You know, it's great to have this opportunity to talk about combinations. But really now exciting data has been presented and published at major congresses. The PROPEL Data, which looked at an all-comers population for mCRPC first line therapy, abiraterone and olaparib versus a control of abiraterone demonstrated a benefit of combining olaparib and abiraterone in an all-comers population. It's really great to see that the EMA and CHMP have had a positive recommendation for the data that was presented in PROPEL. So, the data for PROPEL is in front of FDA now as well.
And then we also have the MAGNITUDE trial, which is a little bit more of a complicated trial, but nonetheless looked at combining niraparib PARP inhibitor with abiraterone versus abiraterone and also saw positive efficacy in the biomarker positive population. A particularly more significant hazard ratio for the patients who were BRCA alteration positive, both BRCA1 and BRCA2. So, there were some nuanced differences in the trial design as well as some of the inclusion criteria, which I think we'll want to talk about.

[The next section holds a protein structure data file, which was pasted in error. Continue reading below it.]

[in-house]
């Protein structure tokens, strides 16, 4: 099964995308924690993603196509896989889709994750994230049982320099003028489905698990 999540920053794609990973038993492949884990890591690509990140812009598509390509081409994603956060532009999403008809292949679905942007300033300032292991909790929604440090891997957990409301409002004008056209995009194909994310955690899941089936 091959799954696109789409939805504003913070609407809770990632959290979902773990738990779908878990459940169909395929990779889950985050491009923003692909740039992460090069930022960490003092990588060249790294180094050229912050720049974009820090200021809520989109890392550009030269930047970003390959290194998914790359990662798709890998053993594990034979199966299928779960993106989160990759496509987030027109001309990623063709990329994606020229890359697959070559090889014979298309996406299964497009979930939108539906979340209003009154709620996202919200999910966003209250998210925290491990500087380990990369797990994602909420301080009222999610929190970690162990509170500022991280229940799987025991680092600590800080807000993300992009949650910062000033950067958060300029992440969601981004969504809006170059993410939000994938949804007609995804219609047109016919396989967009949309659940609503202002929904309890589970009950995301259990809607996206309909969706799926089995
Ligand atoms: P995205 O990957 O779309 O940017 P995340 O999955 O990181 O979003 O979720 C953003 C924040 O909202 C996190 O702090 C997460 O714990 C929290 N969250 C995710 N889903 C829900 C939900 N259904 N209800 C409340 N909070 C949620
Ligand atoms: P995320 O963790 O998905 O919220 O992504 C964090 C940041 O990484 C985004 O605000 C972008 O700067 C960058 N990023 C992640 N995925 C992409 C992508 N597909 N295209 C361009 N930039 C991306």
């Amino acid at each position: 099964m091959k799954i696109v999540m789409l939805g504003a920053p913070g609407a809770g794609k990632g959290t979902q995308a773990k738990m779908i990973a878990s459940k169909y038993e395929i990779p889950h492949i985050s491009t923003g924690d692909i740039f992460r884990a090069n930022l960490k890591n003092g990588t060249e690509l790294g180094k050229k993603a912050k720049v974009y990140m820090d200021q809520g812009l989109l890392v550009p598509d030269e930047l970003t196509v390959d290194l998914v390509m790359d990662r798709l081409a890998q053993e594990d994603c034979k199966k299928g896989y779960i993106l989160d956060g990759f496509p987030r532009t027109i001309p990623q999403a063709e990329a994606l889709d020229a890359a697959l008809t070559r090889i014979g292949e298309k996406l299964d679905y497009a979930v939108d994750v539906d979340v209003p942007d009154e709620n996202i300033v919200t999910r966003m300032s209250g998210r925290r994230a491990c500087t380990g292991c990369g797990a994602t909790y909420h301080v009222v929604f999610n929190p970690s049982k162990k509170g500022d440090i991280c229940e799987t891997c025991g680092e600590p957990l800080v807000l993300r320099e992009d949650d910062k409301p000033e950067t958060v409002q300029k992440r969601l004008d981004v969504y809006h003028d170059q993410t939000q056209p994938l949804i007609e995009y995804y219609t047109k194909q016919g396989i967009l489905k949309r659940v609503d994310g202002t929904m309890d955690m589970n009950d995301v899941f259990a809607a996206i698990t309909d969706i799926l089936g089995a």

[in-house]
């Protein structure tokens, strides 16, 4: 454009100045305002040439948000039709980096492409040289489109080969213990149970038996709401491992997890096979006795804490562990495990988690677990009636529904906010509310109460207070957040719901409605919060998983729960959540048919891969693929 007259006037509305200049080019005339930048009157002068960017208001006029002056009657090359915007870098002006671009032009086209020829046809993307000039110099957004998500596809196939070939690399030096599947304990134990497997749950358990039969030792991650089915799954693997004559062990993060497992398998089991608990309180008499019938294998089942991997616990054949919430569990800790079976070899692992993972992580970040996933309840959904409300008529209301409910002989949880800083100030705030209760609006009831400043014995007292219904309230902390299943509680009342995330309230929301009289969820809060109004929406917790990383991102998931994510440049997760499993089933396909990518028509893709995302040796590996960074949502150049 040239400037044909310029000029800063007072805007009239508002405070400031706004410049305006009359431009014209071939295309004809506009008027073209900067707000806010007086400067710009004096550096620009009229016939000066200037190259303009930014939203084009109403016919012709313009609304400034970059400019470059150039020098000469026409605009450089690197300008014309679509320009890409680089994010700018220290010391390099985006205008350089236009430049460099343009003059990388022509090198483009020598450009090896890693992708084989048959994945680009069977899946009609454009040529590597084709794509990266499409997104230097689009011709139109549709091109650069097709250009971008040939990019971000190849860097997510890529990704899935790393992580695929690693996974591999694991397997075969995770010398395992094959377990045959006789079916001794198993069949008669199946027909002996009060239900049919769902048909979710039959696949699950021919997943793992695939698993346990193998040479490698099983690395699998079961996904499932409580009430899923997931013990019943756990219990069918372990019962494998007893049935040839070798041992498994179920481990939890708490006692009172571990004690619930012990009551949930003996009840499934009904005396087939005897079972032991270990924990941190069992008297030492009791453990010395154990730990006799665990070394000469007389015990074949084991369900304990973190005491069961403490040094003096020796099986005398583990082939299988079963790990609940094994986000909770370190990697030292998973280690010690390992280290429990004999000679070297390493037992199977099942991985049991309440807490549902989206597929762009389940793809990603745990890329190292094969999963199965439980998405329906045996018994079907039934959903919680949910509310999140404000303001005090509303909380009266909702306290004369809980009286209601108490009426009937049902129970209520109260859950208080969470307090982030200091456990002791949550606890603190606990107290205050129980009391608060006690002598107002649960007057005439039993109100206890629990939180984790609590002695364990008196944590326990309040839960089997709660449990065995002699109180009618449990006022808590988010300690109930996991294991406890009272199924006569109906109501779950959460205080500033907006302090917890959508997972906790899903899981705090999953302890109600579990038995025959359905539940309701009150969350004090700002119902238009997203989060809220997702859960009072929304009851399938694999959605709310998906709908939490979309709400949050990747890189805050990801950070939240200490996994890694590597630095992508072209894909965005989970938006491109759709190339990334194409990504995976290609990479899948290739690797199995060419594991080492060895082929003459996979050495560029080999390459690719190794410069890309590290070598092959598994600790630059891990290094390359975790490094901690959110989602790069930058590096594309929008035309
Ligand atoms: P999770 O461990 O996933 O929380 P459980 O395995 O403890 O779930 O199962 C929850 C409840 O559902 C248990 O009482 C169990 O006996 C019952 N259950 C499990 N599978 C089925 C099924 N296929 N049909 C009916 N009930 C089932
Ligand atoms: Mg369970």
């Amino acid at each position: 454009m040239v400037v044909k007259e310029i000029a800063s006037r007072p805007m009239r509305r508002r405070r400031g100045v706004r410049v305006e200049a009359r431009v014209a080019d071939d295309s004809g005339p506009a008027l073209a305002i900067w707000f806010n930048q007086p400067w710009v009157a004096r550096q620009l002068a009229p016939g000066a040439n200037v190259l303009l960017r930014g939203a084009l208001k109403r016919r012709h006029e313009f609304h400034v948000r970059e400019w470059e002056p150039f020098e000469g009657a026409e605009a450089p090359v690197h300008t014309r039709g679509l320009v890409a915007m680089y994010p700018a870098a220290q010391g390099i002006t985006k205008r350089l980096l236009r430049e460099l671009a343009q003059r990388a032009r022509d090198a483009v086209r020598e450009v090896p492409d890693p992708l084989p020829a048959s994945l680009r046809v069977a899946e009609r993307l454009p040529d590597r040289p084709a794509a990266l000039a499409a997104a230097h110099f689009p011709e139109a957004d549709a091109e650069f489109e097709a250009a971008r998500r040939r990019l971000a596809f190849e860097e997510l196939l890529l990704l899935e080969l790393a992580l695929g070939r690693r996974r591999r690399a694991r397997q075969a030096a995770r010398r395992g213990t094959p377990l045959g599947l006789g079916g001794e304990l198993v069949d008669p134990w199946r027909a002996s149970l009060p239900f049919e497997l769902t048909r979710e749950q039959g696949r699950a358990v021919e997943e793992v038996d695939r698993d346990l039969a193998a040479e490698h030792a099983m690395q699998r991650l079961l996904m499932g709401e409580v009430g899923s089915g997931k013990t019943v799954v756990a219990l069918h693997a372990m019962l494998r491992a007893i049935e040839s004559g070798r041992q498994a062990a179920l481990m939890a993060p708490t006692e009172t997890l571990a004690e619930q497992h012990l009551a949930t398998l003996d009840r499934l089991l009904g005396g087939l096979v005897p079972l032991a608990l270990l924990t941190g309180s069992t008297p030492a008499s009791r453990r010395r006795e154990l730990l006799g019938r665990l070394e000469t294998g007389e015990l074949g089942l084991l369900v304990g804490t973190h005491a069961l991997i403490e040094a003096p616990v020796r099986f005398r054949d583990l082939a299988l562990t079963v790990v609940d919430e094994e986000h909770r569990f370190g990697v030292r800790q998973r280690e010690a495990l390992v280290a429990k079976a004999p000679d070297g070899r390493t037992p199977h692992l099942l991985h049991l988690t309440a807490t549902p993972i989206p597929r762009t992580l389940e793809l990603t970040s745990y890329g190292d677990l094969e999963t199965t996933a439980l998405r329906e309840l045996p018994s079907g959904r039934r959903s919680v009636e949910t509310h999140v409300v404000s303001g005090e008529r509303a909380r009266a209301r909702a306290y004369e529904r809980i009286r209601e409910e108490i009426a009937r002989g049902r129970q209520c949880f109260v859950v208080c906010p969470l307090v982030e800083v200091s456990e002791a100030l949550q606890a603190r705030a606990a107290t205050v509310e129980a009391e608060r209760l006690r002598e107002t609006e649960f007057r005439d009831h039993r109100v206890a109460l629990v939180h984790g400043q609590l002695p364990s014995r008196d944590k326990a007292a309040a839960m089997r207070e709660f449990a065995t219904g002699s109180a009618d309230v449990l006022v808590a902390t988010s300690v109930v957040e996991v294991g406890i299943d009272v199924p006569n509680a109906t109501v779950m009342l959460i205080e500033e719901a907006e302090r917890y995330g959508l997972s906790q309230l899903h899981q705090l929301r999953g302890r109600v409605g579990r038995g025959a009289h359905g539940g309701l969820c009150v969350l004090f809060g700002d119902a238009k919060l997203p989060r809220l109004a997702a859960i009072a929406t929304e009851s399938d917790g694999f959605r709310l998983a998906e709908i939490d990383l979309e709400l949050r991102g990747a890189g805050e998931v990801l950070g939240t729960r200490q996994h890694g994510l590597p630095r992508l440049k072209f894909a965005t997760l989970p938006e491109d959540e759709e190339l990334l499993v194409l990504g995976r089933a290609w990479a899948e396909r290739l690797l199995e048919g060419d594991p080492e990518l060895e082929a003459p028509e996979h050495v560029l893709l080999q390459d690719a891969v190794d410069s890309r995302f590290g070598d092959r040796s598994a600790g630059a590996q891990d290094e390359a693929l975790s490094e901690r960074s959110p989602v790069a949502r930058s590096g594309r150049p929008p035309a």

And most recently, we now have a correlative trial, the TALAPRO-2 which looked at talazoparib and enzalutamide as opposed to abiraterone in an all-comers population and the public statement press release at the end of 2022 has clearly stated that it's a successful trial and we eagerly await the results which will be presented in plenary presentation at ASCO GU 2023. So, I think that's really super exciting to see that data set.
And so now we have two trials where we have combination of an androgen receptor targeted agent, abi (abiraterone), enza (enzalutamide), with olaparib and talazoparib respectively, showing benefit certainly from an rPFS standpoint in an all-comers population. So, this is super exciting.
It leads to a lot of questions. Are these combinations equally well-tolerated? Are the efficacy end points comparable? Are they similar in terms of monitoring? What about some of the overall tolerability and safety issues? Some of these are really interesting areas of debate. And then ultimately, how do we most importantly think about using combination of two therapies with different novel mechanisms of action? Why would they necessarily lead to a benefit in allcomers population within the construct of lessening resistance to the androgen receptor for patients who would normally develop resistance by adding a PARP inhibitor and then likewise, how to create further PARP sensitivity to patients who would not necessarily have at baseline an HRR alteration.